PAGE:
Fall Is A Great Time To Prune
October 19, 2006
You may think the approach of the end of the growing season means you can stop worrying about the
trees in your landscape. Think again! Fall is one of the best times to examine the safety and health of your
trees, say experts in tree care. Why? With the leaves off, cracks, defects and deadwood are easier to see.
Also, with winter storms approaching, hazards should be removed now – before they damage property.
"Most trees can be pruned year-round," says Peter Gerstenberger, senior advisor for safety, standards & compliance for the Tree Care Industry Association. "And certain operations are easier to do in the fall,
when dead branches are easily seen and removed."
Some homeowners worry that arborists will not be able to determine deadwood on a tree when the
leaves are off. "On the contrary," says Gerstenberger, "This is the best time for an arborists to locate deadwood
by looking for changes in color, fungus growth, cracks, and other symptoms that can help them make
this determination. Since the leaves are off, the view of the entire tree's architecture is clear and a thorough
check can be performed."
Pruning is much more than the simple act of sawing off limbs. Proper pruning is an art based on scientific principles of plant physiology. At its most basic level, pruning trees involves removing damaged,
dead or structurally weak limbs, which will improve a tree's health and reduce the chances of personal or
property damage caused by falling limbs.
Professional arborists have the capability to make the tree safer and more attractive by pruning live
growth as well. IN SMALL AMOUNTS proper pruning encourages growth, increases flower and fruit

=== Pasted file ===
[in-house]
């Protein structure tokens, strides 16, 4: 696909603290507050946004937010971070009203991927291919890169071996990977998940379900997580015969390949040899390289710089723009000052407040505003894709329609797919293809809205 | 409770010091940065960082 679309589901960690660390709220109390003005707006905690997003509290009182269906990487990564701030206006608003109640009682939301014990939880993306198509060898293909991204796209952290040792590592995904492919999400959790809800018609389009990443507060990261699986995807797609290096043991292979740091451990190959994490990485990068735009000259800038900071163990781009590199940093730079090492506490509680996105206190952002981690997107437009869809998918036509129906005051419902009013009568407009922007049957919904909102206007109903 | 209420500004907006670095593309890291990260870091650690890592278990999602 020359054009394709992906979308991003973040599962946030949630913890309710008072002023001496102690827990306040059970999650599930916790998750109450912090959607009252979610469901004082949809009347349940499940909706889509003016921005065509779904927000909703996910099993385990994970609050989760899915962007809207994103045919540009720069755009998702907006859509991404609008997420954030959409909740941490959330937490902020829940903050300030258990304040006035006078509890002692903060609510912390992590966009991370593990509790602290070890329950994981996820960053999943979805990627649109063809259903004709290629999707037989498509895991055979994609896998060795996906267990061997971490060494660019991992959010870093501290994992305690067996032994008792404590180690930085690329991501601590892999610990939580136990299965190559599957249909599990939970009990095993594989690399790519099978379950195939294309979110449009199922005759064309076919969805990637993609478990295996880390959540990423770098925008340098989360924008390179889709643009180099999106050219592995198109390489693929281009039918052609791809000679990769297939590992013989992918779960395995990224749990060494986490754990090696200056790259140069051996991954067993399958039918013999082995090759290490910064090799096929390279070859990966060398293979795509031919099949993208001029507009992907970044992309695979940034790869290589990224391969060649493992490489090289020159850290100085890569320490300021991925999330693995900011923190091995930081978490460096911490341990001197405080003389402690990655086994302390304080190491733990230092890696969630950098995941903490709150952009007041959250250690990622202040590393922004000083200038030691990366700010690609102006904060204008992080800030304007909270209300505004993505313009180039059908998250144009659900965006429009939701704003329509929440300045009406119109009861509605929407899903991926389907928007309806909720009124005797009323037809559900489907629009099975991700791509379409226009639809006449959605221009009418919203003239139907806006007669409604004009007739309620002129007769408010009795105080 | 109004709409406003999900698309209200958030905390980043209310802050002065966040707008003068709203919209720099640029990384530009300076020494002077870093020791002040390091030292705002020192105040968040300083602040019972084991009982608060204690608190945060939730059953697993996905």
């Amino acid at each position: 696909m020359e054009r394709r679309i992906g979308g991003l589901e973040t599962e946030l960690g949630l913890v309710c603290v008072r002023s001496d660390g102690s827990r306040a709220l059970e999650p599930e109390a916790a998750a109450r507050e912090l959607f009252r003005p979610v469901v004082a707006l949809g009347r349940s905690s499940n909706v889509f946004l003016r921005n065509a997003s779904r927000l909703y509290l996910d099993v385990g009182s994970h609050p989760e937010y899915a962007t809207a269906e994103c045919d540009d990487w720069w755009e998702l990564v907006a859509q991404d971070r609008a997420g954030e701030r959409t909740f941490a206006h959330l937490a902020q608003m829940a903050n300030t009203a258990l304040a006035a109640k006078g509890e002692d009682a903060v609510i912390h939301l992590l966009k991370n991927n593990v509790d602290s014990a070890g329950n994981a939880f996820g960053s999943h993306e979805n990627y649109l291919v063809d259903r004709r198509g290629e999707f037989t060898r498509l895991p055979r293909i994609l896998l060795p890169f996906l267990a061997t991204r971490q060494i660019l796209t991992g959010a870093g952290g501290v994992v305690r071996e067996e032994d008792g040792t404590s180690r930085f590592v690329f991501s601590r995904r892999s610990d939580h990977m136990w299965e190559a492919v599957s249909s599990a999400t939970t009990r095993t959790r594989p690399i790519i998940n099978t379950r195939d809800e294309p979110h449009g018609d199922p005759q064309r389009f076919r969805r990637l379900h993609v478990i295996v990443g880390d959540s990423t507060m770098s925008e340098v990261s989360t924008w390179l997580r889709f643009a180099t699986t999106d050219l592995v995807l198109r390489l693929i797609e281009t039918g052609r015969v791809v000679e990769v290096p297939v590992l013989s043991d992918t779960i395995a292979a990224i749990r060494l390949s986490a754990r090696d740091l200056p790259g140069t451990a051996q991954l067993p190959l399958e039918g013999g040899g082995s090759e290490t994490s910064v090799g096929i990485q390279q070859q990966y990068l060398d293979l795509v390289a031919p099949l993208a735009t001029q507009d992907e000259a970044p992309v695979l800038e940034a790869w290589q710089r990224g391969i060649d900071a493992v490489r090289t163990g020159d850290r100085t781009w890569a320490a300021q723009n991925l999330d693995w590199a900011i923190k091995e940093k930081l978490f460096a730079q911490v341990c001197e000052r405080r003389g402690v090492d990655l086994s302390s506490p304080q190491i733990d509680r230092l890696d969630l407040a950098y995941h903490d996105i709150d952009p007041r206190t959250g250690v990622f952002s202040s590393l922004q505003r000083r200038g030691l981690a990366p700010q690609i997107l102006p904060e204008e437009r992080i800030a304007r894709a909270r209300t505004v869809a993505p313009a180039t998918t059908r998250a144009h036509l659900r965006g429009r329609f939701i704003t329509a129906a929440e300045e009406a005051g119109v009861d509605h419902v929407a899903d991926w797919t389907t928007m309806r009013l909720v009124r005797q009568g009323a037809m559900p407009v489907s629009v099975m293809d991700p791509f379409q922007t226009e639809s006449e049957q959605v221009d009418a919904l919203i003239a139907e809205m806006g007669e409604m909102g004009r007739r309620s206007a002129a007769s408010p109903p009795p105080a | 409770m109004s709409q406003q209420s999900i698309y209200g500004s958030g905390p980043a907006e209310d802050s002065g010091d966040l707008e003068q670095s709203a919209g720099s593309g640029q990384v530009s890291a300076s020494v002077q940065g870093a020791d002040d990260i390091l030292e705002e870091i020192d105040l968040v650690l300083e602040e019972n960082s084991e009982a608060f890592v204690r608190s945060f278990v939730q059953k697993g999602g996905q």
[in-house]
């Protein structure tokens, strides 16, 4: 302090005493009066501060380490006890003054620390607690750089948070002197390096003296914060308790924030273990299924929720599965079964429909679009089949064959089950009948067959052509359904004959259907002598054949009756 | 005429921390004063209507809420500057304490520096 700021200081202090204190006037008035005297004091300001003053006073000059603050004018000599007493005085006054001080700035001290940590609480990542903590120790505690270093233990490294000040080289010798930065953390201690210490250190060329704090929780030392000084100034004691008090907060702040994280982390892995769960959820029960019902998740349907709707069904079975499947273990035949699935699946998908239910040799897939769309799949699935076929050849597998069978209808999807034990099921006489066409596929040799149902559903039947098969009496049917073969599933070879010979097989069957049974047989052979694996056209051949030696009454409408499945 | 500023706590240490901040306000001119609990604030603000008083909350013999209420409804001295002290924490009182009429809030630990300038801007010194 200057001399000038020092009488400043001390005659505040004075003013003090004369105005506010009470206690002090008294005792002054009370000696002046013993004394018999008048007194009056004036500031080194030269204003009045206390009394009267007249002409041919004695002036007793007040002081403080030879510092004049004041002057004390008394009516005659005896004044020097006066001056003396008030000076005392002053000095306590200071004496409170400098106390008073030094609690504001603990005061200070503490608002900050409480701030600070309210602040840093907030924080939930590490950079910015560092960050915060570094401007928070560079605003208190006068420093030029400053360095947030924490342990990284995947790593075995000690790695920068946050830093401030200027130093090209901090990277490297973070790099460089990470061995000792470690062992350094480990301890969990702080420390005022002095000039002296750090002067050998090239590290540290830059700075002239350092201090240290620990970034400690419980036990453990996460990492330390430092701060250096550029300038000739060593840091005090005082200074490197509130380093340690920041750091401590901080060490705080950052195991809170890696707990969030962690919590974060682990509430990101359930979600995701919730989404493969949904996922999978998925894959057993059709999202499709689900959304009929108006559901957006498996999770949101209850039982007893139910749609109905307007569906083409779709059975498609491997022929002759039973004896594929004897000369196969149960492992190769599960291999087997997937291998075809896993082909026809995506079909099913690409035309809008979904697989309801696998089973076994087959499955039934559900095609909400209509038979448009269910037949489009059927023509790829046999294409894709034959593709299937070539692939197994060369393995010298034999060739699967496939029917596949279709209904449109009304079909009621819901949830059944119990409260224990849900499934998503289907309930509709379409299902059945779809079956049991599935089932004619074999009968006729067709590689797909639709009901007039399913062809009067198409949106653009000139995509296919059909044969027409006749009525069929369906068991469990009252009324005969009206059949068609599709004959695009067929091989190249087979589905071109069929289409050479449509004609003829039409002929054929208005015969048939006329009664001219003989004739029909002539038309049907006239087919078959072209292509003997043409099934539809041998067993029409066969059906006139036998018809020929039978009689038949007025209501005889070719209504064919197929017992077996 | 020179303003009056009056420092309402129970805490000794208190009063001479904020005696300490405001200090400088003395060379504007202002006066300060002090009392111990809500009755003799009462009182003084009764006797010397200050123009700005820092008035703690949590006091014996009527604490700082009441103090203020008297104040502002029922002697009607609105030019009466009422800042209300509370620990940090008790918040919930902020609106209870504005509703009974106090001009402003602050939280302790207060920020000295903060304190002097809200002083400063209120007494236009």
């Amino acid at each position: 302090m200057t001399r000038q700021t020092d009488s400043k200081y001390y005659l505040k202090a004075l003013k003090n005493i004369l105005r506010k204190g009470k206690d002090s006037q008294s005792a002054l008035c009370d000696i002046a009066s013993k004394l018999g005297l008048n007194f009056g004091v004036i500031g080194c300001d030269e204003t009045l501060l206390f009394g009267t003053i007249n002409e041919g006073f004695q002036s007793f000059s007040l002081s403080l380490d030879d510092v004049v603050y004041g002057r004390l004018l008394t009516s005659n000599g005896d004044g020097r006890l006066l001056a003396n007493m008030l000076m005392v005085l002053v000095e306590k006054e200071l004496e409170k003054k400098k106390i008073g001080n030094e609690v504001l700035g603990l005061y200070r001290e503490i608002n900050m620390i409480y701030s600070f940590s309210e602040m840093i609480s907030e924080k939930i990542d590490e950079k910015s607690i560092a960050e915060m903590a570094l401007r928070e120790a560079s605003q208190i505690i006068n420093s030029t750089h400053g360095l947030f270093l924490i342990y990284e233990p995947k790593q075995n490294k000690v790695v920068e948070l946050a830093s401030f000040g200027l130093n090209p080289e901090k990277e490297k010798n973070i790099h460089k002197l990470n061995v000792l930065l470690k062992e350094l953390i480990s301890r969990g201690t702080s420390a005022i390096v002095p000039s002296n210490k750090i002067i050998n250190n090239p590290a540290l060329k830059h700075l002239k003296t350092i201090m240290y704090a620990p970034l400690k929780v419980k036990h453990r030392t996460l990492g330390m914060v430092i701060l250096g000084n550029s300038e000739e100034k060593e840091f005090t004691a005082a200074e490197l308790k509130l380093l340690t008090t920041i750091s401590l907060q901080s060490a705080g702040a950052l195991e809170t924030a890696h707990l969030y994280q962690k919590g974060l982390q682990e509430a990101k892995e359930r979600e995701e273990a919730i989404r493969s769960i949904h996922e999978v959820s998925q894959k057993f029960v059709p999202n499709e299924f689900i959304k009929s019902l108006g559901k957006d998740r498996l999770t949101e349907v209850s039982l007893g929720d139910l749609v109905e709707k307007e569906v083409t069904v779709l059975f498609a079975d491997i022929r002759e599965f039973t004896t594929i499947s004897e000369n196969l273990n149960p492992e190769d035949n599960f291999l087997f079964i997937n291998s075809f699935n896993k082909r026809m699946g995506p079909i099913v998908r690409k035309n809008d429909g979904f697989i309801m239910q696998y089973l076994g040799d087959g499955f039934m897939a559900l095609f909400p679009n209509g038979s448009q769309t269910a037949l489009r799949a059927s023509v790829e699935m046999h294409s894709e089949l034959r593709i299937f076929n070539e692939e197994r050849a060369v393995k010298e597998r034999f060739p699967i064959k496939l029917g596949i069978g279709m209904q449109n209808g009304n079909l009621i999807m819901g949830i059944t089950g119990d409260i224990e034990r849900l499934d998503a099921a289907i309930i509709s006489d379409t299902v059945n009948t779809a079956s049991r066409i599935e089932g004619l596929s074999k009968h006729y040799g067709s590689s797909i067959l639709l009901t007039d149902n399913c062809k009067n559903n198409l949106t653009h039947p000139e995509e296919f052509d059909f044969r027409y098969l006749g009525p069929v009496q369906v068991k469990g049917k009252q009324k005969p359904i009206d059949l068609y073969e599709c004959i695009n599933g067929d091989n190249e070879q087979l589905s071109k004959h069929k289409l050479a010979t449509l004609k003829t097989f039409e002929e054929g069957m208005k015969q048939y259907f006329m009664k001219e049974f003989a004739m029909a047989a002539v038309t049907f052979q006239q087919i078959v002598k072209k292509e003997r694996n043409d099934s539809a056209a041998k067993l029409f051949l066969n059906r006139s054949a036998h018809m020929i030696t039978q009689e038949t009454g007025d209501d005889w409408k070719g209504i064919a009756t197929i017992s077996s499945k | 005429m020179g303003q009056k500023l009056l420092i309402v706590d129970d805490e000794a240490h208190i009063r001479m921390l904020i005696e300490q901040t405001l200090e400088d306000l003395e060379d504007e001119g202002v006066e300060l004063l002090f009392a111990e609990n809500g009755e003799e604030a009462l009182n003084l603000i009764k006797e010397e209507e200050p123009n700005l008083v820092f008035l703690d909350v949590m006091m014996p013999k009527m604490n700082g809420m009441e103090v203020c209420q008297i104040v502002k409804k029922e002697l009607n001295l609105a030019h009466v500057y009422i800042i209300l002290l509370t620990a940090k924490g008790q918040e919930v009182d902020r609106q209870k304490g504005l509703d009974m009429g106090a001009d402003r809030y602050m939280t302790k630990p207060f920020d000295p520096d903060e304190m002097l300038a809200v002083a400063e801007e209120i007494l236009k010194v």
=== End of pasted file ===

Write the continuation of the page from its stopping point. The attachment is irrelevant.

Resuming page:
production, improves plant health, repairs damage and helps add aesthetic appeal to a tree. Pruning at the
right time and in the right way is critical, since it is possible to kill a tree through neglect or over-pruning.
In most cases if it is obvious a tree was cut, it was probably done wrong.
How can a homeowner know if an arborist will prune a tree correctly?
"Ask the arborist if they prune according to the American National Standards Institute standard for tree
pruning which is called ANSI A300," says Gerstenberger. This information can be found on our website.
This standard requires that the recommended use of certain tools, cutting techniques, and pruning methods
be followed, and sets the standard definitions for terms the arborist will use in your estimate. Properly
written work estimates for tree pruning should be written in accordance to ANSI A300 standards. Details
should be given as to type of trimming, location and reasoning for types of work on each tree.
In addition to the information given on the work estimate, ANSI A300 sets some guidelines for basic
pruning practices that arborists should follow. If arborist are adhering to the ANSI A300 pruning standard,
• will not leave branch stubs
• will make few or no heading cuts (cutting limb ends)
• will not cut off the branch collar (not make a flush cut to close to trunk)
• will not top or lion's tail trees
• will not remove more than 25 percent of the foliage of a single branch
• will not remove more than 25 percent of the total tree foliage in a single year
• will not damage other parts of the tree during pruning
• will not use wound paint (tree seal)
Reprinted in part from an article in TCIA Magazine
here for the pdf version of this article